What are 'barrel bombs' and why is the Syrian military using them?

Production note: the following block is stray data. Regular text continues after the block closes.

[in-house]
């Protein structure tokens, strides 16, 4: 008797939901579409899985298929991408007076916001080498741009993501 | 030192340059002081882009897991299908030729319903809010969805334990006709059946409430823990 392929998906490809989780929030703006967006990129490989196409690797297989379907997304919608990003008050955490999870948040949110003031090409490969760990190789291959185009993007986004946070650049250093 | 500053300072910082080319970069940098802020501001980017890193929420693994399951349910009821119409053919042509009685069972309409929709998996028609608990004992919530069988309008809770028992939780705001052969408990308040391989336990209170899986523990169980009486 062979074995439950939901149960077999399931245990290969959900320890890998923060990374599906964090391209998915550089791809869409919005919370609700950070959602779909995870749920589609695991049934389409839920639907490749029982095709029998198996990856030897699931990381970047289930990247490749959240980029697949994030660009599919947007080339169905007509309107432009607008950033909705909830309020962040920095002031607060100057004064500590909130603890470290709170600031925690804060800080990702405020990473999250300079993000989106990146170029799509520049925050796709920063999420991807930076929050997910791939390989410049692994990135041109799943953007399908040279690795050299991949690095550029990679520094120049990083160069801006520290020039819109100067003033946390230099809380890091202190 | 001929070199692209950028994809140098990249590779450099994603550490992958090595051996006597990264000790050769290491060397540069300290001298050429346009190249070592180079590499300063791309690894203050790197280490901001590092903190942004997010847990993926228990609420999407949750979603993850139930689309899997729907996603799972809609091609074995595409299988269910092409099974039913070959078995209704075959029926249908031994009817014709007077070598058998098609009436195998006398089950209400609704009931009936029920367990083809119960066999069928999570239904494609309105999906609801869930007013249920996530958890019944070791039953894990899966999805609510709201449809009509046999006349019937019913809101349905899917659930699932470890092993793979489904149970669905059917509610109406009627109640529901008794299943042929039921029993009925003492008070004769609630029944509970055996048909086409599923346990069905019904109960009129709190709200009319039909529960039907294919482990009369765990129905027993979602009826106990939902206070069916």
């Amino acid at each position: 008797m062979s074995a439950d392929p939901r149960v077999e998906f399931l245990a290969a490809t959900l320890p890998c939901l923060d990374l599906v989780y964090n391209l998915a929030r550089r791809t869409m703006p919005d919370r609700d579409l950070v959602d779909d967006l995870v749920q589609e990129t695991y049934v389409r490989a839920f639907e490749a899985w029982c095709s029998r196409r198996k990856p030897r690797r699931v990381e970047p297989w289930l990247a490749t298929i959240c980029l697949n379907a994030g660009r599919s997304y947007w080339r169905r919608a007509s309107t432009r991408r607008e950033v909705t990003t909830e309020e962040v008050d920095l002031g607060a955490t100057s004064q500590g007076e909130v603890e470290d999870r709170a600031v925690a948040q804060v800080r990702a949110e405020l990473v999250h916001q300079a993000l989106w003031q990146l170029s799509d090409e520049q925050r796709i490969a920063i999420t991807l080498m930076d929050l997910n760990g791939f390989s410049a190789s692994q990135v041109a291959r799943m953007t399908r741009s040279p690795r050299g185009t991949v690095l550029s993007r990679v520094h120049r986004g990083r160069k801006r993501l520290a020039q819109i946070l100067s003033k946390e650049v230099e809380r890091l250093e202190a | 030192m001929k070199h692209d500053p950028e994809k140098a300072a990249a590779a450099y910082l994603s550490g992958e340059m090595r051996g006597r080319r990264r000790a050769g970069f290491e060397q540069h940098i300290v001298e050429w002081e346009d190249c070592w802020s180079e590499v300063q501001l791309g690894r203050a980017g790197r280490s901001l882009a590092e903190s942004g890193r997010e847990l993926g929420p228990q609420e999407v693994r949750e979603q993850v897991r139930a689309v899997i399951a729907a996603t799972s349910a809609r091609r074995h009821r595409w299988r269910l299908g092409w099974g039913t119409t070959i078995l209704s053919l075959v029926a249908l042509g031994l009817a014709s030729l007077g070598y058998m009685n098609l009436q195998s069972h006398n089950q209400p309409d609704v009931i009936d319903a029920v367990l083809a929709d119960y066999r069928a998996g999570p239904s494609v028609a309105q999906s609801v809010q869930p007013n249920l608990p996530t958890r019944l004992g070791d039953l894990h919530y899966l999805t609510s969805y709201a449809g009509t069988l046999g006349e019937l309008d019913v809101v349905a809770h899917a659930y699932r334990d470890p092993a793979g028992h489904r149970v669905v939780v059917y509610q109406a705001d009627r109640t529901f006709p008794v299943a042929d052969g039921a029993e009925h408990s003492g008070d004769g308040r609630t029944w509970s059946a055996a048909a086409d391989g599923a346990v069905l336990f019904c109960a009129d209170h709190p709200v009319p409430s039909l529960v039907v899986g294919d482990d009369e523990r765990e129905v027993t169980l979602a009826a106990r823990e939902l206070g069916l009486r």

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Marco Werman: Every so often we hear about bombs with clever names, but with lethal effects. There was the daisy cutter, the cluster bomb, now we're hearing about barrel bombs. Activists in Syria say the government's assault on the city of Aleppo includes the use of the barrel bombs. Their use has been condemned internationally as a war crime. Aryn Baker is Middle East bureau chief with Time. She joins us from Beirut. So, Aryn, what exactly is a barrel bomb and how do they work? Aryn Baker: Essentially, they're just an old oil barrel packed with explosives, shrapnel and maybe some kind of incendiary device like oil and they are literally pushed out of the helicopter and when they land they detonate on impact and explode, take down whatever is in their path. Werman: So this is like a government-supported IED? Baker: Essentially yeah. Instead of an insurgency making something on the ground, the government is pushing them out of planes. Werman: What has Syrian opposition activists said about these weapons? What have you been hearing from them? Baker: Well, they, as with, as you mentioned, the international community and human rights groups right, are saying that this is a war crime, and their biggest problem there is that it's hitting civilian areas. These are not weapons that can be targeted like a missile or even a rocket or a mortar. There's no way. You just roll it out the back of a helicopter or the plane, so the impact is completely arbitrary and that's where the problem is. Werman: What does that say about the Syrian government's kind of approach to its offense at this point? Baker: You can look at it in two different ways. I mean they immediate assumption would be, "OK, well, the Syrian regime is running out of weapons." That's really not the case. They get enough from Russia and Iran to suit their needs militarily. But as a weapon of terror, this thing is extremely effective because it has no predictability. You can't say, "I'm safe if I stay here or if I sit there or if my house is in the civilian area." It's completely arbitrary and that is what is so terrifying. Werman: So the government using terror on what they say is the terrorists. When Syrian officials are pressed about this what have they said about these barrel bombs in places like Aleppo? Baker: Well, they've denied it. They have just refused to acknowledge the issue that it's even happening, but we have plenty of people, including US State Department spokeswoman Victoria Victoria Nuland has said at many press conferences that they are being used and that they have absolute evidence that they are being used in this way. Werman: And the Syrian government must know that their use constitutes a war crime, right? Baker: Well, they would argue, as they have in any other situation that has drawn accusations of war crimes, that they are using them on areas where there are no civilians, where there are only militants and terrorists, which is what they call the insurgents. Werman: Do you think the use by the Assad government of these barrel bombs suggest kind of a desperation on their part? This is like the last ditch effort for them? Baker: I don't think it's last ditch. I think it is working with impunity and an effort to demonstrate that they will do whatever it takes to terrify a population that is not backing their regime. Werman: Aryn Baker, Middle East bureau chief with Time magazine speaking with us from Beirut. Thank you. Baker: Thank you.